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Nope, don’t like quinoa that much.  Just think it’s important to have a varied diet.  Everytime I make quinoa I make it when others will eat it, and they say “this is really good.  It’s the best quinoa salad I ever had”.

There are many many recipes for salads with quinoa out here on the internet, but so far, none of them do the very simple thing that I truly think makes a difference.

When you cook the quinoa, use some bouillon in the cooking water.

This is a cold salad with fresh vegetables, canned chickpeas, and vegetables agrodolce.  Extremely nice, healthy, and…the quinoa was made with a vegetable bouillon.

Enjoy!

Melon and Crispy Prosciutto Salad

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Summertime Summertime Summertime.  Farmers markets, fresh, sun kissed foods that are best eaten simply without a lot of adornment.  It’s picnics and barbecues, beaches, and if you’re lucky some time on a boat.

This salad is so easy that it doesn’t need a recipe, but it hits all the right points for a hot summer day.  With only 5 ingredients – prosciutto, melon, green onion, black pepper, and tuna, the only time it takes is cutting the melon and doing a bit of crisping for the prosciutto.  I made up the tuna part.  It’s ONLY 4 INGREDIENTS.  No tuna.

A little bit of research showed that certain foods can actually help protect you from hot sun and sunburn, as well as keeping you hydrated.  Melon is one of those things!  If you don’t eat prosciutto or bacon, add a little bit of salt.  Regardless of whether you have the prosciutto or opt out, put almonds in a small dish on the side – it tastes amazing together and increases the sun protection factor.

Melon and Crispy Prosciutto Salad

Cut up melon

Thin sliced green onion, white and green parts

Cracked black pepper

Quick and crispy proscuitto

Cut the melon.  Use any kind, but make sure to have watermelon as the base melon.  Add the green onion and black pepper.  Quickly fry the prosciutto and keep separate. Serve!

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Some food pics from a brief trip to Denmark

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The picture above shows smoked herring (who would have thought I would like it ALOT), and one of the best fish cakes I ever tasted in my life.

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This fish sandwich came topped with asparagus, small shrimp, lettuce, and a remoulade.

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These are truly happy cows.

I love, love, love to travel.  The world is magnificent and awe inspiring.  Every time I go some place new, there are a few things I do.  One, is that I check out the local food scene.  Pick out a restaurant or two, see what’s a popular food in an area.  I’m like a food scout.  But I’m not just looking for food, I’m looking for heart.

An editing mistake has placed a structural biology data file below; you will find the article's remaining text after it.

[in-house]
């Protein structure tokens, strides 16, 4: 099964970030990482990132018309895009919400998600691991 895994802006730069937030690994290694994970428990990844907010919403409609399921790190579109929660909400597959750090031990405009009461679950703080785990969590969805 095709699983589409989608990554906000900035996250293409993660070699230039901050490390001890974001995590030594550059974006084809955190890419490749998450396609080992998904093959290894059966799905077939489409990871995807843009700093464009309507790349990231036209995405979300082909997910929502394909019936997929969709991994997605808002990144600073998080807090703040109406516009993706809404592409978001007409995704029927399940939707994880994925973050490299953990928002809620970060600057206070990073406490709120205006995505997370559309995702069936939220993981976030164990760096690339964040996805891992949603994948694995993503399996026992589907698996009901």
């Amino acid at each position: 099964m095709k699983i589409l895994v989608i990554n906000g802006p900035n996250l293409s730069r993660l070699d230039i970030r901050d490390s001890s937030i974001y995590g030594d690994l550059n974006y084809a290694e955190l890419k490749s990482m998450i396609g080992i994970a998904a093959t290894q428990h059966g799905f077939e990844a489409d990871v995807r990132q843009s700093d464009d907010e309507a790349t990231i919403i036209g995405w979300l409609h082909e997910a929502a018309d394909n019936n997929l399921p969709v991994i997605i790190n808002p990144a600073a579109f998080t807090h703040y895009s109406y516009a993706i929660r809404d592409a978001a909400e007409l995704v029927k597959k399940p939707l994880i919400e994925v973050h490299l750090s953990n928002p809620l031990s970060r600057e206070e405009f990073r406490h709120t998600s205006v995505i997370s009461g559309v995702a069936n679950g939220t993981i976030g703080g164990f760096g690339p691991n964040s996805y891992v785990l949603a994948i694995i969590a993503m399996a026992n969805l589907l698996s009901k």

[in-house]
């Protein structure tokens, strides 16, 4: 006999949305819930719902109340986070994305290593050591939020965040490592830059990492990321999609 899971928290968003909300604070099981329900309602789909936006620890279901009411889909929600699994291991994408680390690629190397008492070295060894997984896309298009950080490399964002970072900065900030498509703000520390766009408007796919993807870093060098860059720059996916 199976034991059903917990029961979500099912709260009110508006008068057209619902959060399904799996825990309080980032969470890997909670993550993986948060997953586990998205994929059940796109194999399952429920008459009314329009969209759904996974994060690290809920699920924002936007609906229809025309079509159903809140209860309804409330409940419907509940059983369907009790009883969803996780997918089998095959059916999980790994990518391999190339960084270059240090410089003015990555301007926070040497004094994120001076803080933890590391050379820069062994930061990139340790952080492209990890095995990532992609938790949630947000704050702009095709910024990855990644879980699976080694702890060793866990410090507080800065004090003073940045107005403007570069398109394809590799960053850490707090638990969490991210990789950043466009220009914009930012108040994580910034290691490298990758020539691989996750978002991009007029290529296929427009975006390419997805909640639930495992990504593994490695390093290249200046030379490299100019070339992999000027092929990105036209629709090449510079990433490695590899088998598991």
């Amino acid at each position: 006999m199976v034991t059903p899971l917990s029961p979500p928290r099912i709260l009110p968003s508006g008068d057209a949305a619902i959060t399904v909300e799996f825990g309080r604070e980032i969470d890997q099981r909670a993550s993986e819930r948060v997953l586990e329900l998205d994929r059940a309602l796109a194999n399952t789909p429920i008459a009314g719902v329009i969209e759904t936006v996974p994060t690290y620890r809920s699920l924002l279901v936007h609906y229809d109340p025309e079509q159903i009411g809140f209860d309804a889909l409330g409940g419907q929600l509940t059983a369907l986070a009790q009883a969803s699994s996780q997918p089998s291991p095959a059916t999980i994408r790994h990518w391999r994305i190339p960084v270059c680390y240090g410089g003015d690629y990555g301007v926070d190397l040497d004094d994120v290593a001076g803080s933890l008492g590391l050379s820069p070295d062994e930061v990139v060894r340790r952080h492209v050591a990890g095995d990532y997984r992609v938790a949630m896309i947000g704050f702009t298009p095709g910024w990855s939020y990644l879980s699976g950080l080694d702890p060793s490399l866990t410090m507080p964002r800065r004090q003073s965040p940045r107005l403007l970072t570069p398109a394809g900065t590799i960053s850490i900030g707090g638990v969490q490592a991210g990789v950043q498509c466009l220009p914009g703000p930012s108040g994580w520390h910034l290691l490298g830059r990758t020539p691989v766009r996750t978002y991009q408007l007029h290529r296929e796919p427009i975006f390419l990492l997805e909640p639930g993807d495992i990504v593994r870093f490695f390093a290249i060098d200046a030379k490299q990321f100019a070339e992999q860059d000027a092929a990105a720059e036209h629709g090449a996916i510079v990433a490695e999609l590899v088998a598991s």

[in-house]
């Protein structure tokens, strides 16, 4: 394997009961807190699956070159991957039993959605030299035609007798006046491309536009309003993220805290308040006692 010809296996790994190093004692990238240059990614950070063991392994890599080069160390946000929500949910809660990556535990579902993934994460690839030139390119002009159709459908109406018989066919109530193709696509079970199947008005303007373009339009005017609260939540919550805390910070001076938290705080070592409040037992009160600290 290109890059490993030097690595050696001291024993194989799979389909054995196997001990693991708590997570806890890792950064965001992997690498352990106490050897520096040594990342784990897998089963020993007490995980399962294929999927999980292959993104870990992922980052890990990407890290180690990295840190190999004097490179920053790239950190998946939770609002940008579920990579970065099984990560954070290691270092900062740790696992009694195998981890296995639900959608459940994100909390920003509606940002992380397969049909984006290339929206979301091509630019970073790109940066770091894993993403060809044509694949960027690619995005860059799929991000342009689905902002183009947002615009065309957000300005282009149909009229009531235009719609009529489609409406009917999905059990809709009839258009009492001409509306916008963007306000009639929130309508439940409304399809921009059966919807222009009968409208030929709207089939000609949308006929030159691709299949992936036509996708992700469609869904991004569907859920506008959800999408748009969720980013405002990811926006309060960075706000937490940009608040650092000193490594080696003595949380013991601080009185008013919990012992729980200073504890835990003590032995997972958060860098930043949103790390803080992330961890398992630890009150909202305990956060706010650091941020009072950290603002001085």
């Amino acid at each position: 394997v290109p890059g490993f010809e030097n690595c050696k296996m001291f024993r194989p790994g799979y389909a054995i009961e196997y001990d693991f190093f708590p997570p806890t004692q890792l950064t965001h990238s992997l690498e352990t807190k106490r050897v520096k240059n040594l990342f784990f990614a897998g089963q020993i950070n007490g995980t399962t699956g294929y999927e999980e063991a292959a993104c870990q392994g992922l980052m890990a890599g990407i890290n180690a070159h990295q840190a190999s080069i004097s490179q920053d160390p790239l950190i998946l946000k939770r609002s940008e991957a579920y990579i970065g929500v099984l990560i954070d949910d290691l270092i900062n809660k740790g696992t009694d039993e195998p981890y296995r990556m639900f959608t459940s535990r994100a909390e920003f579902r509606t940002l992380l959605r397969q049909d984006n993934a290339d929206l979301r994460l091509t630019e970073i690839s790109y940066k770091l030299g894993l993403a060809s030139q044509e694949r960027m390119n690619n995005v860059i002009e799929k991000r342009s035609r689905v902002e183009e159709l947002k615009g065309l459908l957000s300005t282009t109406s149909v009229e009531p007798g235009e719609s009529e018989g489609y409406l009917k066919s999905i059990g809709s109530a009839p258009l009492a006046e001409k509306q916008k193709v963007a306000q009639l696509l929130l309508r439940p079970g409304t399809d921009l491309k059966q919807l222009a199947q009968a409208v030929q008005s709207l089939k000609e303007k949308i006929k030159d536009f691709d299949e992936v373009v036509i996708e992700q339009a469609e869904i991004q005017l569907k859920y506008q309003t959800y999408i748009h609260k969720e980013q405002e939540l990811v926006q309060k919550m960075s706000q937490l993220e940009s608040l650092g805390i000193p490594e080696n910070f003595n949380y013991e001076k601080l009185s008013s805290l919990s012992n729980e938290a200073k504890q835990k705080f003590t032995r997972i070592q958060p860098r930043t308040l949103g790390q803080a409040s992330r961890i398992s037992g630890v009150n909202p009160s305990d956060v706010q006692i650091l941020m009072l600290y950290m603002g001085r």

I don’t know if there is a word or phrase that I know of that actually describes what it is.   Authenticity maybe?

In a world of artifice, facade, fake facts, and propaganda, there lies an undercurrent of “something”.  A basic good will that still flows.  Sometimes I find it, sometimes, I don’t, but more often than not I find it.

Which brings me to the recent death of Anthony Bourdain.  I liked his shows because he would sit down with people over great food and hear their stories.  So I got to hear the stories too.  He took me to places that I had never been to, and might never go, and it was a wondrous world of…well, life.

That being said, I already know that I am a deep well, but it doesn’t mean I want to swim in it.  IF I am a deep well, I prefer that it be a spring of fresh water, bubbling up and watering the ground of my own soul and the souls I come in contact with.

So I’m going to stop being sad for a moment, and instead draw from the undercurrent of basic good will.

I look forward to a continued life of meeting everyone, sharing their recipes, and hearing their stories!

And you know what?  I got married.

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Balsamic Roasted Chicken Breast

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I’m not joking, this was a 1.19 pound chicken breast.  That’s HUGE.  That’s a little over 1/2 kilo.

I used to make this fairly often several years ago, and it’s a great marinade!  If you can get your hands on a whole, cut up chicken, it makes a beautiful meal for a family and looks really stunning on a platter.  Add some mashed cauliflower to soak up the sauce, and a nice, simple salad of greens and tomato, and you’ll have a dish that “probably” won’t have any leftovers.  But if you DO have some leftover chicken, it makes an awesome topping for a salad the next day.

*tip – when using balsamic vinegar as a marinade, you do not need to use your most expensive bottle.  Save that for use as a salad dressing or drizzled over vegetables.*

Balsamic Marinade

1/4 C Balsamic Vinegar

2 T olive oil

2 T Dijon Mustard

2 T lemon juice

1 t minced garlic

1 t minced onion

1 t dried rosemary

1 t honey

pinch salt, pinch pepper, pinch hot pepper, pinch beet powder

After it cooks:  1/4 C hot chicken broth with splash of lemon juice

Preheat oven to 400 F

Whisk the marinade together and pour over the chicken breast.  I like to use a resealable kitchen storage bag, which I wash and reuse.  Marinate for at least an hour, but it’s even nicer to do it overnight.  Remove from bag and let excess marinade drip off.  Place the chicken breast, skin side up on a rack over a roasting pan.  Cook for approximately 35 minutes, brushing once during the cooking with the reserved marinade.  Remove from oven and put on a dish under a tent of aluminum foil while you prepare the sauce.

Put the roasting pan on top of the burner (make sure you are using a pan that is both oven and stove top safe!) Turn the burner to medium and pour the chicken broth into the pan.  Use a wooden spoon to scrape up all of the drippings from the pan.  Cook over medium heat until reduced by about 1/3.  Add a splash of lemon juice.  Remove from burner, pour over the chicken and serve!  This is an excellent marinade for a whole chicken as well!  Increase the cooking times by 5 minutes for the rest of the chicken (thighs, wings, legs, etc).